President Biden’s speech Wednesday evening had all the trappings of a last minute partisan effort that subsequently fell flat as it competed with a more interesting event, the third game of the World Series, and simultaneously heightened an already tense election process. The losers in this effort are not only Democrat candidates at the national and state level but also in local elections as well.
None of the President’s remarks represented reality, but instead his vision of reality designed to generate fear and possible visceral reaction from his party faithful to do just what he was accusing his opposition of doing.
With descriptions such as “voter intimidation” and “pernicious tendency to excuse political violence” Mr. Biden presented visions that are patently absent in the vast majority of voting districts nationwide, and most assuredly in North Carolina. If all that he described was occurring, there would have been numerous stories in the liberal metro press and broadcast stations. But there have been very few, and those that have been reported on have been quickly addressed by local law enforcement.
Using code words that clearly identified Republicans, he doubled down on rhetoric that served only to further divide the country by describing anyone who challenges government as an enemy of the state. He didn’t use the phrase “enemy of the state.” Instead, he identified anyone who seeks transparency in the election system as “threats to democracy,” which of course can quickly be converted into “an enemy of the state.”
The surprising result of his hurried, last minute appeal for votes was the negative reaction from the president’s own party and Democrat candidates at every level of government, who are trying desperately to grapple with the destructive impacts of Biden’s policies on the nation’s economy.
In his inaugural address on January 20, 2021, Mr. Biden expressed his concern for the needs of the nation when he said, “I understand that many Americans view the future with some fear and trepidation. I understand they worry about their jobs, about taking care of their families, about what comes next. I get it.”
Obviously he didn’t understand or maybe even remember those words as he spoke in an almost panicked voice that “Recent polls have shown an overwhelming majority of Americans believe our democracy is at risk, that our democracy is under threat. They too see that democracy is on the ballot this year, and they’re deeply concerned about it.”
Democracy is on the ballot? Not according to the average voter.
Pollsters nationwide, in surveys conducted over the past six months, have concluded that the top item for voters, without question, is the crumbling economy. Nationally recognized Morning Consult polling company reported that at the end of October a national survey showed that 77% of people polled identified the economy as the number one issue.
Crime issues came in second with a survey number of 61%, followed by gun policies and education at 53% and 52% respectively. Abortion just eked over the mid-point in the survey at 51% and immigration was only perceived as a top issue in the midterm campaigns at 50%.
No surveys taken so far by Morning Consult or other pollsters have shown concerns about the state of democracy as described by the president’s Wednesday night speech at Union Station in Washington, DC. The absence of this issue obviously didn’t influence Mr. Biden as he stressed the need for the country to “make the future of our democracy an important part of your decision to vote and how you vote,” in essence, vote Democrat regardless of the individual or the platform.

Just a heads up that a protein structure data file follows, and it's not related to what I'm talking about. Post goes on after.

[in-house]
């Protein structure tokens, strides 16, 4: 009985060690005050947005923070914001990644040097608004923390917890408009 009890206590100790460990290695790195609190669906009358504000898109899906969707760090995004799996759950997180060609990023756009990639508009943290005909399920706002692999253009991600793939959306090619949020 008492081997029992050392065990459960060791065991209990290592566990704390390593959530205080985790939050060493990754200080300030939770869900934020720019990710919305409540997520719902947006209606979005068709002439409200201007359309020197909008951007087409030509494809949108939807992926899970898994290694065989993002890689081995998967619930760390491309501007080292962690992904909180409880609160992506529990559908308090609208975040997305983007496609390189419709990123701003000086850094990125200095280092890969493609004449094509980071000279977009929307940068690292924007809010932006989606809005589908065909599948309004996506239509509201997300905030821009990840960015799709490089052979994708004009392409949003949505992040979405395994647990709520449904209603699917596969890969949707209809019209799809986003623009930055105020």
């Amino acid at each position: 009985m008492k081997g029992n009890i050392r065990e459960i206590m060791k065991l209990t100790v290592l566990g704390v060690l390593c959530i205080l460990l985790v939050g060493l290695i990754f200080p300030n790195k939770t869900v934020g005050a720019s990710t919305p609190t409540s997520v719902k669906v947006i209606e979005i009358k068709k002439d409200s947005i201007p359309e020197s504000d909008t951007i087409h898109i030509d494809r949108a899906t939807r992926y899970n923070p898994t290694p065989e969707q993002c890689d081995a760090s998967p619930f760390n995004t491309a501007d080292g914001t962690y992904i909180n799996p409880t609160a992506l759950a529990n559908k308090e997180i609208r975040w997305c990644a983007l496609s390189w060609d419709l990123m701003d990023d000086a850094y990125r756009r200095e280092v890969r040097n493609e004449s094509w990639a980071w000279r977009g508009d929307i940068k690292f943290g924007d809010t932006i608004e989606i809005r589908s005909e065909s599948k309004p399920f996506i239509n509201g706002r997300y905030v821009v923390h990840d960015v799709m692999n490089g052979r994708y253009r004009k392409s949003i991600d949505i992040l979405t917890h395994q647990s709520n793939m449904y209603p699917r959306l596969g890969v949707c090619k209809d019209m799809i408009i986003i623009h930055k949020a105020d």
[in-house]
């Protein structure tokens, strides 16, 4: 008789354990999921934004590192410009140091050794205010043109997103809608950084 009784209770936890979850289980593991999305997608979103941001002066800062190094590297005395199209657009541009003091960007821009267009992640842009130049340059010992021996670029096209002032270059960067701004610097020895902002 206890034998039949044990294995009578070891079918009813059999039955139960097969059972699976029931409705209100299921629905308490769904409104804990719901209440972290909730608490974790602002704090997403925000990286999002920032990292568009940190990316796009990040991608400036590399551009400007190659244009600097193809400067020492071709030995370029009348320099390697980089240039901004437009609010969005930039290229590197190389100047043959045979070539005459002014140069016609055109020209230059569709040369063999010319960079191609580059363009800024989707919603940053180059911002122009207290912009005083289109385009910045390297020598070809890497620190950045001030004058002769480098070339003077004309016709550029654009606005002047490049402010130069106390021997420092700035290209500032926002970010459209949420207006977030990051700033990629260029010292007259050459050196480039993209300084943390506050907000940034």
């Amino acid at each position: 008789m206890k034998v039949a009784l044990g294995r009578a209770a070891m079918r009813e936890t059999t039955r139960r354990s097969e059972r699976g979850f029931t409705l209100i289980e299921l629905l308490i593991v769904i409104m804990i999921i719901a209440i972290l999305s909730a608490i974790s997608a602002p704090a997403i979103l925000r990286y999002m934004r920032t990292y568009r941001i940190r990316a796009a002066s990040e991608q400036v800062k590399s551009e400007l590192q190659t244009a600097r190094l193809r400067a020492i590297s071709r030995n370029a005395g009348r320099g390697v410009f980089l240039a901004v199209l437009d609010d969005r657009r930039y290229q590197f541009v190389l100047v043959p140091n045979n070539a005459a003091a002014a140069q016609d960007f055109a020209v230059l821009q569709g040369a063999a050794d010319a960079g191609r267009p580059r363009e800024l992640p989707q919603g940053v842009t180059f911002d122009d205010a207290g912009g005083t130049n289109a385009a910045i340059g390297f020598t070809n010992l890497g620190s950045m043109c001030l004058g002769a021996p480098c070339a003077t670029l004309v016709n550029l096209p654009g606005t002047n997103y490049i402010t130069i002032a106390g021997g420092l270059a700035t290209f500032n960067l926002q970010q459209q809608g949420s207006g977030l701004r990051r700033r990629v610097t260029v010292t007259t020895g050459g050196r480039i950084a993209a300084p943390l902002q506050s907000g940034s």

It is not only the national elections involving US Senate and House campaigns that suffered from the President’s ill-timed speech. So too, will local elections be influenced, which is unfair to the Democrat candidates and to the voters who now will be impacted by the President’s ill- conceived remarks as they approach the voting booth on Tuesday.
Because of the overwhelming influence of the national campaigns and personalities, local candidates registered in either of the two established parties, Republican or Democrat, suffer from guilt by association. Partisan politics have become so contentious that voters see the party almost exclusively and not the candidate.
Local candidates are, by the nature of the races, seeking to represent communities based on community issues. They have no influence or impact on the broader national issues and yet those issues become the descriptors for the local campaigns as well. The result is that the voters conflate, a process of confusing and combining totally disparate issues, national and local, that serves to eliminate the importance of the local issues and the local candidates.
The problem is so severe in Carteret County that local Democrats, many of whom do not approve of the current administration, have not mounted serious election campaigns. Simply by party affiliation their efforts to develop local campaigns and to engage in political debate about the important local issues are diminished significantly. That is unfortunate for the county. Voters need legitimate alternatives but they are not present in the upcoming local election as only one local race, for N.C. House District 13, is contested, with Democrat Katie Tomberlin running against Republican candidate Celeste Cairns.
President Biden’s partisan expression only deepened the divide between the parties and in the process dampened any real opportunities for members of his party to engage in issues that are meaningful. We need only look at the local races to see this fact.
As local voters go to the polls Tuesday one image is sure to stand out- President Biden insisting that democracy is on the ballot. No, democracy is not ON the ballot- it is the ballot and it will be exercised.